Opening February 1, 2020, Body of Work: Tattoo Culture explores the rich history and modern artistry of tattooing as a dynamic, ever-evolving artform whose mainstream acceptance has been driven by popular culture. The exhibition features large-scale, original works of art created by Northwest-based artists who demonstrate the wide range of styles possible in tattoo art.
One of those artists, Aaron Bell, began tattooing in 1995 for his “little punk rock circle of friends." Bell has spent the past 20 years studying traditional Japanese tattoo, falling in love with the style after taking his first trip to the country in 2002.
“I continue to experiment in the arts and am just as weird — if not weirder — than when I started in this life,” he says.
What was your initial art background?
Aaron: I was always an artist. I was kind of that awkward, reclusive kid. I remember when I was really young and I'd be sitting in my room drawing underground comics. Just drawing. I remember I could hear all the neighborhood kids out there playing football and I'd be up in my room just drawing away. I remember at the time I had Eerie and Creepy magazines. Heavy Metal magazine. And it kind of felt like contraband because I was a little kid. And these had adult themes, nudity. But they really inspired me. So, I just drew all kinds of weird, underground stuff.
What was your first tattoo?
Aaron: My first tattoo. It was my band. It was the logo and the initials of my band which jinxed it because I think we broke up a few weeks after I got it. Not that I regret it. And my most recent tattoo was from my friend Jack Rudy. I so admire Jack. When I was young and lived in California, I was getting my first tattoos in Jack's shop.
How did you develop your tattoo style?
Aaron: I developed my style in Japanese with an earnest effort to just want to be a well-rounded tattooer. I felt fairly comfortable doing some traditional images. I could do some portrait work. Maybe it was a little crude back then, but I felt I had a grasp on it. But Japanese was something I just didn't understand. I went down that rabbit hole with the intention of learning a little bit. How to do a good, clean Japanese tattoo. Pulled myself back out of the rabbit hole and go back to being a well-rounded tattoo artist. That was somewhere in the late '90s, early 2000s when I went down that rabbit hole. And here I am now. The deeper I went, the more I learned. The more I realized that I didn't know. I just loved the pantheon of characters. Yōkai are Japanese ghosts and apparitions. I always loved monsters, so that really appealed to me, and it became evident to me I found my real passion.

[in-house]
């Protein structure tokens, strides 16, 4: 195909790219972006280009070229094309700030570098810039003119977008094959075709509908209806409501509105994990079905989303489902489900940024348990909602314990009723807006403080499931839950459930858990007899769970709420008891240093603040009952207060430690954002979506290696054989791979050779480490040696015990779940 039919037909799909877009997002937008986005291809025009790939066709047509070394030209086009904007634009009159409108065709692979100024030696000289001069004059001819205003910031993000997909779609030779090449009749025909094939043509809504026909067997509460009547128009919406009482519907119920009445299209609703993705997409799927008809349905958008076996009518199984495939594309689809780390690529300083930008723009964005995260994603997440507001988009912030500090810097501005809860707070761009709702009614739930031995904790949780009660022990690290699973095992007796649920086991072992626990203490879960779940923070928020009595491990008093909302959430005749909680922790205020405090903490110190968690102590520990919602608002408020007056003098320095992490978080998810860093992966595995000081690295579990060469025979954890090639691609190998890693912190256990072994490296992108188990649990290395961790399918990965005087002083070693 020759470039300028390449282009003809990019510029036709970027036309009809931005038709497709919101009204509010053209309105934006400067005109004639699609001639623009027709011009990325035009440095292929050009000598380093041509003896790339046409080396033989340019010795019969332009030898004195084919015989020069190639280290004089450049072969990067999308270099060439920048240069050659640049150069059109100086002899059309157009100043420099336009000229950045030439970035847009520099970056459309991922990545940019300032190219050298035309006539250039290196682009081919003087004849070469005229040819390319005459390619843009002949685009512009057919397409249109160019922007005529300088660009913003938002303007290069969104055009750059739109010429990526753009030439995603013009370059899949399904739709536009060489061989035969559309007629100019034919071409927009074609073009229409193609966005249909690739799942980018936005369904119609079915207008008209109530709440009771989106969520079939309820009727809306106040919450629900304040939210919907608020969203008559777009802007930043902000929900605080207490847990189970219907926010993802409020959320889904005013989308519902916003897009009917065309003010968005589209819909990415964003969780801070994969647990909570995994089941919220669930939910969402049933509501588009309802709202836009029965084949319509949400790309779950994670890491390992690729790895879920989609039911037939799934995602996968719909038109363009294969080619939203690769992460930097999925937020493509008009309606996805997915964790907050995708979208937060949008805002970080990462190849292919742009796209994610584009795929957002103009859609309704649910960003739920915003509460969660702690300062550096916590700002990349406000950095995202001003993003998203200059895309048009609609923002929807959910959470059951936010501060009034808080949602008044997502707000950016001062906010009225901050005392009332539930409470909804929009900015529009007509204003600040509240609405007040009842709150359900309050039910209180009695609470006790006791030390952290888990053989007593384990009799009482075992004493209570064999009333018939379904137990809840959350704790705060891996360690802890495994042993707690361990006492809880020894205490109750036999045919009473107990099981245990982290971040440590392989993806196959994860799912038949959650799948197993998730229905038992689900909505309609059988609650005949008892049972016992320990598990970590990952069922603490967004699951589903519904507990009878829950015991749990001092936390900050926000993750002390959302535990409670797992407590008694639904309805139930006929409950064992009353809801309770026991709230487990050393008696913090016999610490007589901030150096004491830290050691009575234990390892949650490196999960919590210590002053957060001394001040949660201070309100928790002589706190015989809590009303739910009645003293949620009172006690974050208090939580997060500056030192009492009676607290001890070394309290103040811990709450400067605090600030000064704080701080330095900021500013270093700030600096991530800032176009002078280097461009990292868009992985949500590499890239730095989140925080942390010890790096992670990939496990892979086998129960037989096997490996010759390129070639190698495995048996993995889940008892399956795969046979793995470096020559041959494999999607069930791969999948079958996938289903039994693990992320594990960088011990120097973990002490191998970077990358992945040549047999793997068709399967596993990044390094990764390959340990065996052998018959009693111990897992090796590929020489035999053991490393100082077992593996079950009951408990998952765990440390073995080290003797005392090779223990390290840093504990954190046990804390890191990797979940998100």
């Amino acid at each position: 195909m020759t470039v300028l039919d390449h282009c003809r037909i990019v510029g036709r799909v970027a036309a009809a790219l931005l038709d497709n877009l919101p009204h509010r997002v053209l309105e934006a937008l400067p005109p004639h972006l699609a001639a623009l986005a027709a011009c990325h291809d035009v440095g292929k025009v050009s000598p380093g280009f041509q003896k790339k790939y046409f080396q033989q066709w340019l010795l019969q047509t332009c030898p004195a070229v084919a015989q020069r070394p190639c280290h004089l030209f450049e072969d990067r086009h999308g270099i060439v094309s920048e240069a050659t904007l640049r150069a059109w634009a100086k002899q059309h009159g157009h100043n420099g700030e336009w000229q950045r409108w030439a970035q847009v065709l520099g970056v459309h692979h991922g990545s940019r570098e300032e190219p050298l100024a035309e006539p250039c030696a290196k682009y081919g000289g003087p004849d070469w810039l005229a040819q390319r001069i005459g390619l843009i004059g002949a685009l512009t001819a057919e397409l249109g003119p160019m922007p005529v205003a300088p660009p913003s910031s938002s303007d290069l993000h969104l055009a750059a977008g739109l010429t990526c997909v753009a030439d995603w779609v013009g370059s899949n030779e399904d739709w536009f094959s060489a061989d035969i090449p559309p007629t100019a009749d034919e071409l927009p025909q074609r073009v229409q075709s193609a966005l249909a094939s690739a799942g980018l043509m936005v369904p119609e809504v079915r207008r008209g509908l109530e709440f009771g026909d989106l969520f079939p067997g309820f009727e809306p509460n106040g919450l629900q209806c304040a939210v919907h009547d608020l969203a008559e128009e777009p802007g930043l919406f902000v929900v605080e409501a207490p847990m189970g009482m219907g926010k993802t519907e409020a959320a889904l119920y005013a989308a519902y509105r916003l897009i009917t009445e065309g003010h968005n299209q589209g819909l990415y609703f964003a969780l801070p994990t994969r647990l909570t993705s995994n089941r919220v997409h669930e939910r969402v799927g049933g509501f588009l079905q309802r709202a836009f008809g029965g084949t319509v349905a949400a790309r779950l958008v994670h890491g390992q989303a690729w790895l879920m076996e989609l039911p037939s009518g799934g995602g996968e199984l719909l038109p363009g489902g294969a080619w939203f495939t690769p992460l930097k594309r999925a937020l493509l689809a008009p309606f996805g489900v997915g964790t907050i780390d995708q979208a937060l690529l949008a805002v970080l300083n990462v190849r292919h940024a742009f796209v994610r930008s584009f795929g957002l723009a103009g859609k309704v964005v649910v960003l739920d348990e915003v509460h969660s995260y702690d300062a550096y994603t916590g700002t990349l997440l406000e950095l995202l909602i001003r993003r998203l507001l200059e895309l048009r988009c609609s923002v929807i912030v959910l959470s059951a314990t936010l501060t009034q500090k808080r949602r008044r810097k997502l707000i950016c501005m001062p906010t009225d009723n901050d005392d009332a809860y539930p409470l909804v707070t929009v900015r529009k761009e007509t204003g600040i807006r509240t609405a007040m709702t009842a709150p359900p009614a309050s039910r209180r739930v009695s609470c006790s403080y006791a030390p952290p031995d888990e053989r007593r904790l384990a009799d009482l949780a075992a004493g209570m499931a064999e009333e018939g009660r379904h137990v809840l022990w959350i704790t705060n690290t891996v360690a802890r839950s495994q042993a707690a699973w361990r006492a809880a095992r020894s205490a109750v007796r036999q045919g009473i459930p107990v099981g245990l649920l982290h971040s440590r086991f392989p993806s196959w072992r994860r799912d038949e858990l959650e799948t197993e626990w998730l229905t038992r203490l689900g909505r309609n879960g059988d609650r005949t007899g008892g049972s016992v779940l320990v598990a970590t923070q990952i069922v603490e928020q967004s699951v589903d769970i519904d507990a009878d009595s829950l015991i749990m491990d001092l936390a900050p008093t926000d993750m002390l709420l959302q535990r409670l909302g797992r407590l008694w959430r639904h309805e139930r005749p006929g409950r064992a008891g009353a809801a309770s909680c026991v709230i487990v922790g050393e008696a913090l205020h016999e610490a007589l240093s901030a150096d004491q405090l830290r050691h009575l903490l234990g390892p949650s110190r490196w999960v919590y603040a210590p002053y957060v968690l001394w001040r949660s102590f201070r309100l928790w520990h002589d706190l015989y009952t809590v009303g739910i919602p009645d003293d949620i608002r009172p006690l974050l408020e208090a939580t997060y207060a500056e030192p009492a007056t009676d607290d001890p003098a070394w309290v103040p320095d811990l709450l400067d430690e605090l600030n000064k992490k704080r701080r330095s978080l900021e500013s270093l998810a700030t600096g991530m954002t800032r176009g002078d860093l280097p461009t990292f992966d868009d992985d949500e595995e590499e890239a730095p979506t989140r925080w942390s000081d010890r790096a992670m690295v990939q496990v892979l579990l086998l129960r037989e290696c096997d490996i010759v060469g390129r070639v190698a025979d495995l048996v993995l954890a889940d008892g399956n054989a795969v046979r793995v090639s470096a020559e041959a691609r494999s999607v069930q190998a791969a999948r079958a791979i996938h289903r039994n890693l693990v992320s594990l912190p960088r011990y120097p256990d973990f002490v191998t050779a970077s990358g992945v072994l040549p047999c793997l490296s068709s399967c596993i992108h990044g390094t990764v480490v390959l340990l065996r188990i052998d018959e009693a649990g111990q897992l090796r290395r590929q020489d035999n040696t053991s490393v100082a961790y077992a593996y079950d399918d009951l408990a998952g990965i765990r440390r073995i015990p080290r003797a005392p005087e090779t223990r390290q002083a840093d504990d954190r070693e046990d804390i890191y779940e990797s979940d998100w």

What is your favorite tattoo?
Aaron: It says, "Leah." My daughter did that when she was four-and-a-half years old. We put gloves on her, and we taped all the little fingers back and everything and put a machine in her hand and she did that. There was a crowd gathered around and, just like her dad, she wasn't paying much attention to what she was doing. She was looking around. Basking in all the attention. It was also probably one of my most painful tattoos. But I really cherish that one.
What advice would you give to other tattoo artists?
Aaron: My advice to other tattoo artists would be to just be passionate. Be positive. And know that what they're putting out there is going to come back to them.
What’s one thing about tattoos that gets misrepresented in popular culture?
Aaron: One thing I think that gets misrepresented through the media is that a tattoo has to have a deep meaning. TV shows, they need to get their ratings. They need to be dramatic. Somebody might be crying and with heart music in the background and they're talking about how their uncle Bob drove the car into a tree and this is to commemorate them, and it's good for the ratings. … Tattooing used to be somebody walking [into the shop] and go, "That's cool. I want that." And there was also a saying that, the tattoo gods will speak and when you're ready, you'll know. You wake up one day and say, "I want to get this." I've noticed people sometimes come into the shop and they'll repeat several times, like, "There really is deep meaning." And I'm like, "It really doesn't have to have a deep meaning. That's okay." And sometimes I can see a sigh of relief, but they're just following what the reality shows are portraying. Deep meanings are great, too, but it doesn't have to be. You can get a tattoo just because it's cool.
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